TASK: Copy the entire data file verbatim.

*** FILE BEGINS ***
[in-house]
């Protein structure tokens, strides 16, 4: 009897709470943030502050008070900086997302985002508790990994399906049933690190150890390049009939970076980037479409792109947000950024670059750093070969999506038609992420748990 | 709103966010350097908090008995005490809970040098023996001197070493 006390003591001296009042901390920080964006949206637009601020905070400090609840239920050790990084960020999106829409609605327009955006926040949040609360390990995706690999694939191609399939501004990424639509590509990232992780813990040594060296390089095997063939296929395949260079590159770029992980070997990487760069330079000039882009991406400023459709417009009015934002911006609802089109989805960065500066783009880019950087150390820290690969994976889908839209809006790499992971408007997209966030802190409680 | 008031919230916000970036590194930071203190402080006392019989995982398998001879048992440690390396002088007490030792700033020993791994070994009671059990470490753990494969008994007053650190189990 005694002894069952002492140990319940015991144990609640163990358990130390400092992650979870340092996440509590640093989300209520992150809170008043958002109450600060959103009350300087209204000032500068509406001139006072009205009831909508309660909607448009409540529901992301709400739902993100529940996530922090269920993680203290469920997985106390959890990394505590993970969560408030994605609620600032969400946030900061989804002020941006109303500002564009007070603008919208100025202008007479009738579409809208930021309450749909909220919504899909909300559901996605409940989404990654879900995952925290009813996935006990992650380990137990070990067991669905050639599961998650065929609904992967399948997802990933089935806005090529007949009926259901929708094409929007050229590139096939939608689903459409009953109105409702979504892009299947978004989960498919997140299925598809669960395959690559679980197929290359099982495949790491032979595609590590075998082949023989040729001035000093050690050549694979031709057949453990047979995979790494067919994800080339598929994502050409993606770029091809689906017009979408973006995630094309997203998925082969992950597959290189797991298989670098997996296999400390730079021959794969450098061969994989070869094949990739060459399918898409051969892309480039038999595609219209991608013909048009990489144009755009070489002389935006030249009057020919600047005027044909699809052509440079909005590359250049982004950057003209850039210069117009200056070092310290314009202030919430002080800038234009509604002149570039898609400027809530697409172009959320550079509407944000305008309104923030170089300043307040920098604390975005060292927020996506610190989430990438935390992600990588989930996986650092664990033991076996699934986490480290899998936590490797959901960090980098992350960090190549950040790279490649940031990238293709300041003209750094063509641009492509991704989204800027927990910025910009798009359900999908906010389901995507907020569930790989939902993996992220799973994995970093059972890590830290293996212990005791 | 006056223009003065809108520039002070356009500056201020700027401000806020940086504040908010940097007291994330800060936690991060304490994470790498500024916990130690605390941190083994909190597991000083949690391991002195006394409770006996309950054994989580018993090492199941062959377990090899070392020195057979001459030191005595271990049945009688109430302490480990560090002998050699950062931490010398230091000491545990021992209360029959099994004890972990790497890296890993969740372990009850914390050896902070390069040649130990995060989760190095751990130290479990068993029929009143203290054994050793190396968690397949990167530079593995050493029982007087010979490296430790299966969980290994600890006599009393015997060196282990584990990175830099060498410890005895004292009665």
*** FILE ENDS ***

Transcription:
[in-house]
């Protein structure tokens, strides 16, 4: 009897709470943030502050008070900086997302985002508790990994399906049933690190150890390049009939970076980037479409792109947000950024670059750093070969999506038609992420748990 | 709103966010350097908090008995005490809970040098023996001197070493 006390003591001296009042901390920080964006949206637009601020905070400090609840239920050790990084960020999106829409609605327009955006926040949040609360390990995706690999694939191609399939501004990424639509590509990232992780813990040594060296390089095997063939296929395949260079590159770029992980070997990487760069330079000039882009991406400023459709417009009015934002911006609802089109989805960065500066783009880019950087150390820290690969994976889908839209809006790499992971408007997209966030802190409680 | 008031919230916000970036590194930071203190402080006392019989995982398998001879048992440690390396002088007490030792700033020993791994070994009671059990470490753990494969008994007053650190189990 005694002894069952002492140990319940015991144990609640163990358990130390400092992650979870340092996440509590640093989300209520992150809170008043958002109450600060959103009350300087209204000032500068509406001139006072009205009831909508309660909607448009409540529901992301709400739902993100529940996530922090269920993680203290469920997985106390959890990394505590993970969560408030994605609620600032969400946030900061989804002020941006109303500002564009007070603008919208100025202008007479009738579409809208930021309450749909909220919504899909909300559901996605409940989404990654879900995952925290009813996935006990992650380990137990070990067991669905050639599961998650065929609904992967399948997802990933089935806005090529007949009926259901929708094409929007050229590139096939939608689903459409009953109105409702979504892009299947978004989960498919997140299925598809669960395959690559679980197929290359099982495949790491032979595609590590075998082949023989040729001035000093050690050549694979031709057949453990047979995979790494067919994800080339598929994502050409993606770029091809689906017009979408973006995630094309997203998925082969992950597959290189797991298989670098997996296999400390730079021959794969450098061969994989070869094949990739060459399918898409051969892309480039038999595609219209991608013909048009990489144009755009070489002389935006030249009057020919600047005027044909699809052509440079909005590359250049982004950057003209850039210069117009200056070092310290314009202030919430002080800038234009509604002149570039898609400027809530697409172009959320550079509407944000305008309104923030170089300043307040920098604390975005060292927020996506610190989430990438935390992600990588989930996986650092664990033991076996699934986490480290899998936590490797959901960090980098992350960090190549950040790279490649940031990238293709300041003209750094063509641009492509991704989204800027927990910025910009798009359900999908906010389901995507907020569930790989939902993996992220799973994995970093059972890590830290293996212990005791 | 006056223009003065809108520039002070356009500056201020700027401000806020940086504040908010940097007291994330800060936690991060304490994470790498500024916990130690605390941190083994909190597991000083949690391991002195006394409770006996309950054994989580018993090492199941062959377990090899070392020195057979001459030191005595271990049945009688109430302490480990560090002998050699950062931490010398230091000491545990021992209360029959099994004890972990790497890296890993969740372990009850914390050896902070390069040649130990995060989760190095751990130290479990068993029929009143203290054994050793190396968690397949990167530079593995050493029982007087010979490296430790299966969980290994600890006599009393015997060196282990584990990175830099060498410890005895004292009665």